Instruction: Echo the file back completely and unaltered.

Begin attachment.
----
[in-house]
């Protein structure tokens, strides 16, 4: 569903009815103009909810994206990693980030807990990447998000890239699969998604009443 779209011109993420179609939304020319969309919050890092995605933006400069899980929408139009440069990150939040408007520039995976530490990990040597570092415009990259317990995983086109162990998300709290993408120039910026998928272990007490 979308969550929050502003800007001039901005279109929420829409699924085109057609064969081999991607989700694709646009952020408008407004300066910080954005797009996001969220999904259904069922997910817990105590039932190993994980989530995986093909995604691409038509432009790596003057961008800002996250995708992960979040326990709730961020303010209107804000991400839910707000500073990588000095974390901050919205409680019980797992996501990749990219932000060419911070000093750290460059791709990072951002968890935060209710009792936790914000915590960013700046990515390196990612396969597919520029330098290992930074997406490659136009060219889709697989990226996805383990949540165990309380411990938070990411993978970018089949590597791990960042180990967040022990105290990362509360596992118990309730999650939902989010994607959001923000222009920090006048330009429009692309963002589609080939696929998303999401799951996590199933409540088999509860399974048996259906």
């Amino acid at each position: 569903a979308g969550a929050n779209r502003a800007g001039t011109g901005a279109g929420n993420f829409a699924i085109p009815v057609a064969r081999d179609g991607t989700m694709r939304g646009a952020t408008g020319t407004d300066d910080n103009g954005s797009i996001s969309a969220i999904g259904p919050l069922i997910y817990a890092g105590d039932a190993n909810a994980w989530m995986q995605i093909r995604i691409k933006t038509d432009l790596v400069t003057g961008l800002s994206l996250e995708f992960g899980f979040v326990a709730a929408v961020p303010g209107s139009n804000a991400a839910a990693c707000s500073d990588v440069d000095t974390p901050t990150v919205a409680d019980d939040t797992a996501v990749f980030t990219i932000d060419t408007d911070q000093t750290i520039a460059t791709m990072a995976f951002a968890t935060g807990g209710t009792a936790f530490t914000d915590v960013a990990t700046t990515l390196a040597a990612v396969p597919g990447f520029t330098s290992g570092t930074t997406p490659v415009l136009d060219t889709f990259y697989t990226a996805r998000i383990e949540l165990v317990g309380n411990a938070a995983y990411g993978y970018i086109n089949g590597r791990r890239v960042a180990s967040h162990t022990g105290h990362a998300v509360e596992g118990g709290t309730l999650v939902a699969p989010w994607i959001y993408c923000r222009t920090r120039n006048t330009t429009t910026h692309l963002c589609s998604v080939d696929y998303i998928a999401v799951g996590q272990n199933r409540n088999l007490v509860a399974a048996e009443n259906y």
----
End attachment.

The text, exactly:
[in-house]
């Protein structure tokens, strides 16, 4: 569903009815103009909810994206990693980030807990990447998000890239699969998604009443 779209011109993420179609939304020319969309919050890092995605933006400069899980929408139009440069990150939040408007520039995976530490990990040597570092415009990259317990995983086109162990998300709290993408120039910026998928272990007490 979308969550929050502003800007001039901005279109929420829409699924085109057609064969081999991607989700694709646009952020408008407004300066910080954005797009996001969220999904259904069922997910817990105590039932190993994980989530995986093909995604691409038509432009790596003057961008800002996250995708992960979040326990709730961020303010209107804000991400839910707000500073990588000095974390901050919205409680019980797992996501990749990219932000060419911070000093750290460059791709990072951002968890935060209710009792936790914000915590960013700046990515390196990612396969597919520029330098290992930074997406490659136009060219889709697989990226996805383990949540165990309380411990938070990411993978970018089949590597791990960042180990967040022990105290990362509360596992118990309730999650939902989010994607959001923000222009920090006048330009429009692309963002589609080939696929998303999401799951996590199933409540088999509860399974048996259906």
């Amino acid at each position: 569903a979308g969550a929050n779209r502003a800007g001039t011109g901005a279109g929420n993420f829409a699924i085109p009815v057609a064969r081999d179609g991607t989700m694709r939304g646009a952020t408008g020319t407004d300066d910080n103009g954005s797009i996001s969309a969220i999904g259904p919050l069922i997910y817990a890092g105590d039932a190993n909810a994980w989530m995986q995605i093909r995604i691409k933006t038509d432009l790596v400069t003057g961008l800002s994206l996250e995708f992960g899980f979040v326990a709730a929408v961020p303010g209107s139009n804000a991400a839910a990693c707000s500073d990588v440069d000095t974390p901050t990150v919205a409680d019980d939040t797992a996501v990749f980030t990219i932000d060419t408007d911070q000093t750290i520039a460059t791709m990072a995976f951002a968890t935060g807990g209710t009792a936790f530490t914000d915590v960013a990990t700046t990515l390196a040597a990612v396969p597919g990447f520029t330098s290992g570092t930074t997406p490659v415009l136009d060219t889709f990259y697989t990226a996805r998000i383990e949540l165990v317990g309380n411990a938070a995983y990411g993978y970018i086109n089949g590597r791990r890239v960042a180990s967040h162990t022990g105290h990362a998300v509360e596992g118990g709290t309730l999650v939902a699969p989010w994607i959001y993408c923000r222009t920090r120039n006048t330009t429009t910026h692309l963002c589609s998604v080939d696929y998303i998928a999401v799951g996590q272990n199933r409540n088999l007490v509860a399974a048996e009443n259906y």